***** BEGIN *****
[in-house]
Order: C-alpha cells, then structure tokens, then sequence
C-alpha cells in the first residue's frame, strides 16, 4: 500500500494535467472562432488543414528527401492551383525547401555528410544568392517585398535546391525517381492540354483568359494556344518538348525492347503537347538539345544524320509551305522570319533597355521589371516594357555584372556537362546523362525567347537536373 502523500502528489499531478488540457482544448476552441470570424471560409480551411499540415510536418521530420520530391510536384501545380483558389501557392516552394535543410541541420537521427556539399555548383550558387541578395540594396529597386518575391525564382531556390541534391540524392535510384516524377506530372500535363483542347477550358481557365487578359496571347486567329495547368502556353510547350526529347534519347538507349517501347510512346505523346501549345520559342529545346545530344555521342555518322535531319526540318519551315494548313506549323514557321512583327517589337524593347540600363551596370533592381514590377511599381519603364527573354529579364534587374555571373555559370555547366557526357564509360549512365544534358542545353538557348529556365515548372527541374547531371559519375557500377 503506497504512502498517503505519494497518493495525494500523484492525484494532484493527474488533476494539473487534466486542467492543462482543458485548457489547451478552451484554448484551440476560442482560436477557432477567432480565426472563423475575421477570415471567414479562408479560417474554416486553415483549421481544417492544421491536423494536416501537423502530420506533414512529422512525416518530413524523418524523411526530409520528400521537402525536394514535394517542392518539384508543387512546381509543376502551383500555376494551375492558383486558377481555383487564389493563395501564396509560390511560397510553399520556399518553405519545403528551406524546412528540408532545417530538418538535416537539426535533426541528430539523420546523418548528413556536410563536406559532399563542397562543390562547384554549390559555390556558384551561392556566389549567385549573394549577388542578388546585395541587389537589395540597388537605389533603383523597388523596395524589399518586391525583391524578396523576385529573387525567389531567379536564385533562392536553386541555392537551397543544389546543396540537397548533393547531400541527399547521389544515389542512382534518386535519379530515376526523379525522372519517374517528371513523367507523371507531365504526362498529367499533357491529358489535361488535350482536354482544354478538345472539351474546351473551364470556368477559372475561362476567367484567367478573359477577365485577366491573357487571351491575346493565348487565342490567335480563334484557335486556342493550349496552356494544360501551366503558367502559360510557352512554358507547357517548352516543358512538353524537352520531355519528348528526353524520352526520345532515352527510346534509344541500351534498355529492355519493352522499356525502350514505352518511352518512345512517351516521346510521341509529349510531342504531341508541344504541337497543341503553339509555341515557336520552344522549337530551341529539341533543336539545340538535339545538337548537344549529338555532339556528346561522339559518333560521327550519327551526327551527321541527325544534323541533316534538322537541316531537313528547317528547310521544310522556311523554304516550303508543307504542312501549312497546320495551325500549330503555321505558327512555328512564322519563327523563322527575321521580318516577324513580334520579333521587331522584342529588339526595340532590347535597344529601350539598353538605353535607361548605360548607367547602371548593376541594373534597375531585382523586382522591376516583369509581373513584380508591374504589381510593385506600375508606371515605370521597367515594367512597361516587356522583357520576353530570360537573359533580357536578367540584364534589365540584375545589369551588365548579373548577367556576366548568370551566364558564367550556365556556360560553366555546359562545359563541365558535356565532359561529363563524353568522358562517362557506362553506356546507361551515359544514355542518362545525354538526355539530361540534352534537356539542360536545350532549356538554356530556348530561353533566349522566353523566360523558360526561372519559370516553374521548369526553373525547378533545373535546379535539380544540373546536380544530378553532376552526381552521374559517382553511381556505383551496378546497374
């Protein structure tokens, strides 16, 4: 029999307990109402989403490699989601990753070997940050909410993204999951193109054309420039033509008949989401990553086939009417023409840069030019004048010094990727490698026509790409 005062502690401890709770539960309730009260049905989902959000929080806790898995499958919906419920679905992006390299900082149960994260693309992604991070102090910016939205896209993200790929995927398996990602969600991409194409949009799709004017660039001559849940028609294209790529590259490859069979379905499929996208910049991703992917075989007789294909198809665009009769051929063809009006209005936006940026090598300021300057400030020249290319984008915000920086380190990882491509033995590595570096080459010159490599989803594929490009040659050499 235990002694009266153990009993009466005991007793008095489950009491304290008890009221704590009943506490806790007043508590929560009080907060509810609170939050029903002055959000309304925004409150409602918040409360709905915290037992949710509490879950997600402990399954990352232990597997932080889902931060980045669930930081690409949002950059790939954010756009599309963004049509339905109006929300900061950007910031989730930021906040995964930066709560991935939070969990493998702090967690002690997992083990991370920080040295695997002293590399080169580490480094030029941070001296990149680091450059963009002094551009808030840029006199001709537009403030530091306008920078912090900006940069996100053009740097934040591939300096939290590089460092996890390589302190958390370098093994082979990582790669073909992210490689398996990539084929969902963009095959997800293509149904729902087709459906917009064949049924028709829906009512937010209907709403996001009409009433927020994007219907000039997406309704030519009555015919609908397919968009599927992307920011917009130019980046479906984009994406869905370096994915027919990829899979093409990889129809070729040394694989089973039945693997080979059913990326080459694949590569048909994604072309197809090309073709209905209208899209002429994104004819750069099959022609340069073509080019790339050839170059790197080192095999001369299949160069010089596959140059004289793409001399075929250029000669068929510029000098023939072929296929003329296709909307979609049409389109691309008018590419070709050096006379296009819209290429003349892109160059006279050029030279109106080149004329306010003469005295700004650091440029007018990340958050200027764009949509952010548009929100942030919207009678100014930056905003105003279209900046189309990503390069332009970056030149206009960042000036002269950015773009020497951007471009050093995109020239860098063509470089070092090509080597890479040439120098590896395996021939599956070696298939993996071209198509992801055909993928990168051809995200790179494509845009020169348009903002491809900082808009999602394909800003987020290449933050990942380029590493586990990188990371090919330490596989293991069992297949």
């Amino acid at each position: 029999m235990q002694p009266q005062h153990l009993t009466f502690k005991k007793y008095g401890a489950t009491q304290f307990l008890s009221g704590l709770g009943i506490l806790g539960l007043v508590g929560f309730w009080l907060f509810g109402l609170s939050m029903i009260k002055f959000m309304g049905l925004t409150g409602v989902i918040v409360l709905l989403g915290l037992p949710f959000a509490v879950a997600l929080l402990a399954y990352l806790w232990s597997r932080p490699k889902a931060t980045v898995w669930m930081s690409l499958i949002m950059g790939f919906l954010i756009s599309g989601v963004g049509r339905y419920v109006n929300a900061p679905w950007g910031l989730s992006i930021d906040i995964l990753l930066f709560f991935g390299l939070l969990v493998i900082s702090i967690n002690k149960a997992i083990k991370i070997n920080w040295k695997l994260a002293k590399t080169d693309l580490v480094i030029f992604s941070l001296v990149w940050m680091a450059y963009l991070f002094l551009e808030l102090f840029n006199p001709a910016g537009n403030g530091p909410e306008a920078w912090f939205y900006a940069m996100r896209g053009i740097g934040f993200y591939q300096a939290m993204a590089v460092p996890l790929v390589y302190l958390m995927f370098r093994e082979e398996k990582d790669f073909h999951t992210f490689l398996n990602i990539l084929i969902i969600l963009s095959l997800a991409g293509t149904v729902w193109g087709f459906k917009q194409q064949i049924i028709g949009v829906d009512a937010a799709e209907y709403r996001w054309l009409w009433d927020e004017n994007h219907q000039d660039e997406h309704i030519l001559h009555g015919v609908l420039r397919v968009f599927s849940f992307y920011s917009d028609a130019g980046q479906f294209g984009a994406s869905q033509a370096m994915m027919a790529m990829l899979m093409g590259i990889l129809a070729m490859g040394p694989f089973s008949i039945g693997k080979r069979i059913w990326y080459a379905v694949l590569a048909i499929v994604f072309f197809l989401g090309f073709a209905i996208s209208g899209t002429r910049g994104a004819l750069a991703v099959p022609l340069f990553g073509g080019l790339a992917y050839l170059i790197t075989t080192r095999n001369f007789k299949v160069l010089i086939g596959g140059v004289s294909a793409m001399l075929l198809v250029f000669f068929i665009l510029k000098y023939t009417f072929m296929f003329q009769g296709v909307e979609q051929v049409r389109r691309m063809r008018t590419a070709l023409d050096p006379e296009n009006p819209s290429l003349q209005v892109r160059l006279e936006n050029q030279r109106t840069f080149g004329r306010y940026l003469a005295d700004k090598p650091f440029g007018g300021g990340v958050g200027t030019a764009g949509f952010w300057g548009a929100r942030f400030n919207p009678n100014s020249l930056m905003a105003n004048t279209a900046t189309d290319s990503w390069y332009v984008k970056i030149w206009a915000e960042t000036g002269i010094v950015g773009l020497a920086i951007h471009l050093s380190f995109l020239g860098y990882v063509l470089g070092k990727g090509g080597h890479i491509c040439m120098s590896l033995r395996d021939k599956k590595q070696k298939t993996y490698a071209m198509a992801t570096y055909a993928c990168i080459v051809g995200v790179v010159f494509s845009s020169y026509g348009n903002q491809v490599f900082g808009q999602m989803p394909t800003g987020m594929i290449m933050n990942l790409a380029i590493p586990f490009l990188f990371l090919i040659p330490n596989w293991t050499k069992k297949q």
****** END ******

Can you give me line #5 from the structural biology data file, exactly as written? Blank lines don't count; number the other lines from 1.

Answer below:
């Amino acid at each position: 029999m235990q002694p009266q005062h153990l009993t009466f502690k005991k007793y008095g401890a489950t009491q304290f307990l008890s009221g704590l709770g009943i506490l806790g539960l007043v508590g929560f309730w009080l907060f509810g109402l609170s939050m029903i009260k002055f959000m309304g049905l925004t409150g409602v989902i918040v409360l709905l989403g915290l037992p949710f959000a509490v879950a997600l929080l402990a399954y990352l806790w232990s597997r932080p490699k889902a931060t980045v898995w669930m930081s690409l499958i949002m950059g790939f919906l954010i756009s599309g989601v963004g049509r339905y419920v109006n929300a900061p679905w950007g910031l989730s992006i930021d906040i995964l990753l930066f709560f991935g390299l939070l969990v493998i900082s702090i967690n002690k149960a997992i083990k991370i070997n920080w040295k695997l994260a002293k590399t080169d693309l580490v480094i030029f992604s941070l001296v990149w940050m680091a450059y963009l991070f002094l551009e808030l102090f840029n006199p001709a910016g537009n403030g530091p909410e306008a920078w912090f939205y900006a940069m996100r896209g053009i740097g934040f993200y591939q300096a939290m993204a590089v460092p996890l790929v390589y302190l958390m995927f370098r093994e082979e398996k990582d790669f073909h999951t992210f490689l398996n990602i990539l084929i969902i969600l963009s095959l997800a991409g293509t149904v729902w193109g087709f459906k917009q194409q064949i049924i028709g949009v829906d009512a937010a799709e209907y709403r996001w054309l009409w009433d927020e004017n994007h219907q000039d660039e997406h309704i030519l001559h009555g015919v609908l420039r397919v968009f599927s849940f992307y920011s917009d028609a130019g980046q479906f294209g984009a994406s869905q033509a370096m994915m027919a790529m990829l899979m093409g590259i990889l129809a070729m490859g040394p694989f089973s008949i039945g693997k080979r069979i059913w990326y080459a379905v694949l590569a048909i499929v994604f072309f197809l989401g090309f073709a209905i996208s209208g899209t002429r910049g994104a004819l750069a991703v099959p022609l340069f990553g073509g080019l790339a992917y050839l170059i790197t075989t080192r095999n001369f007789k299949v160069l010089i086939g596959g140059v004289s294909a793409m001399l075929l198809v250029f000669f068929i665009l510029k000098y023939t009417f072929m296929f003329q009769g296709v909307e979609q051929v049409r389109r691309m063809r008018t590419a070709l023409d050096p006379e296009n009006p819209s290429l003349q209005v892109r160059l006279e936006n050029q030279r109106t840069f080149g004329r306010y940026l003469a005295d700004k090598p650091f440029g007018g300021g990340v958050g200027t030019a764009g949509f952010w300057g548009a929100r942030f400030n919207p009678n100014s020249l930056m905003a105003n004048t279209a900046t189309d290319s990503w390069y332009v984008k970056i030149w206009a915000e960042t000036g002269i010094v950015g773009l020497a920086i951007h471009l050093s380190f995109l020239g860098y990882v063509l470089g070092k990727g090509g080597h890479i491509c040439m120098s590896l033995r395996d021939k599956k590595q070696k298939t993996y490698a071209m198509a992801t570096y055909a993928c990168i080459v051809g995200v790179v010159f494509s845009s020169y026509g348009n903002q491809v490599f900082g808009q999602m989803p394909t800003g987020m594929i290449m933050n990942l790409a380029i590493p586990f490009l990188f990371l090919i040659p330490n596989w293991t050499k069992k297949q």